4 policy recommendations to address barriers women physicians of color face in U.S. healthcare

Medical personnel
With women of color severely underrepresented among U.S. physicians, the Greenlining Institute outlines steps policymakers, medical schools and healthcare institutions can take to level the playing field.

Women of color will be the majority of their gender by 2050, according to the Greenlining Institute. Unless policymakers take action now, however, they will continue to be severely underrepresented among active physicians in the United States.

For their study, Greenlining, a nonprofit that advocates for economic opportunity and empowerment of people of color, teamed up with Artemis Medical Society, which works to generate a supportive environment for women of color within the medical community. Their report (PDF) details findings based upon a series of interviews with women of color currently practicing as physicians, looking to explain their underrepresentation in the field.

RELATED: Black females, women surgeons are a minority among doctors

The most recent available statistics show women of color representing only 11.7% of active M.D. physicians in the United States. Interviewees in the report described barriers ranging from active discouragement of their career aspirations to casual discrimination among medical school lecturers and residency faculty.

More than half indicated they had never met a physician who matched their racial identity.

RELATED: Another glass ceiling: Women get zero respect when it comes to medical society awards

“The lack of diversity and equity in medicine, coupled with persistent racism and sexism, denies women physicians of color and their patients fair and equitable treatment,” the report concludes. It suggests policymakers target four general areas in their efforts to level the playing field:

  • Improve educational support for women of color. The report recommends greater support for STEM education at all levels, along with scholarships, grants and training opportunities that community healthcare organizations, along with colleges and universities, can use to develop a more diverse “pipeline” of aspiring physicians.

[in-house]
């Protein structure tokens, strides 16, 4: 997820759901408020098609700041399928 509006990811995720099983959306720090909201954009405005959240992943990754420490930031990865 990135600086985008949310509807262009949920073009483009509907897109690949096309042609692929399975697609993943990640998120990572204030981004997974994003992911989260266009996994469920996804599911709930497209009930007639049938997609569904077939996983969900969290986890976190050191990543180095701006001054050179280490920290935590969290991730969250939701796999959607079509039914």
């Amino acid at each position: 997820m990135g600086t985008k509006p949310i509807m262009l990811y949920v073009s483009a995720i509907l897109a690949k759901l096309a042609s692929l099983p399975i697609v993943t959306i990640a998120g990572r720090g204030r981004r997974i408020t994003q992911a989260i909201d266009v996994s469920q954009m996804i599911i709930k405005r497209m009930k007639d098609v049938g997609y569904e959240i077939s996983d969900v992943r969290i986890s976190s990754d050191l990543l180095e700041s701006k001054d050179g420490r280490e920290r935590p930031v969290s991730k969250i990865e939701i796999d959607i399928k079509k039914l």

• Address structural discrimination throughout the healthcare sector. Casual and implicit bias exist in areas such as pay inequity, a lack of support for pregnant workers, and a general lack of diversity among healthcare leaders, per the report.
  • Increase diversity among medical school students and faculty., Just as cultural competence yields a better patient experience, increased diversity among medical school faculty and medical students would yield a more supportive environment for students and boost representation throughout the field. The report recommends increased recruitment activity from underserved communities as a way to address both issues of diversity and care gaps in socioeconomically challenged areas.
  • Improve support structures for practicing physicians. Interviewees reported an urgent need for a more diverse mentorship network to guide young physicians’ personal and professional development. The report suggests investing in robust mentorship programs will yield results by developing a more diverse set of physician leaders and increasing pressure within institutions to deal with the unique challenges faced by women of color.

Suggested Articles

Employment growth in the healthcare industry cooled off in July as the sector added fewer jobs than in June as COVID-19 continues to spread.

A new study found that more than half of doctors don't believe drug-resistant superbugs are a major concern for their practice.

Blue Shield of California is teaming up with Cricket Health to offer coordinated care to members with late-stage and end-stage renal disease.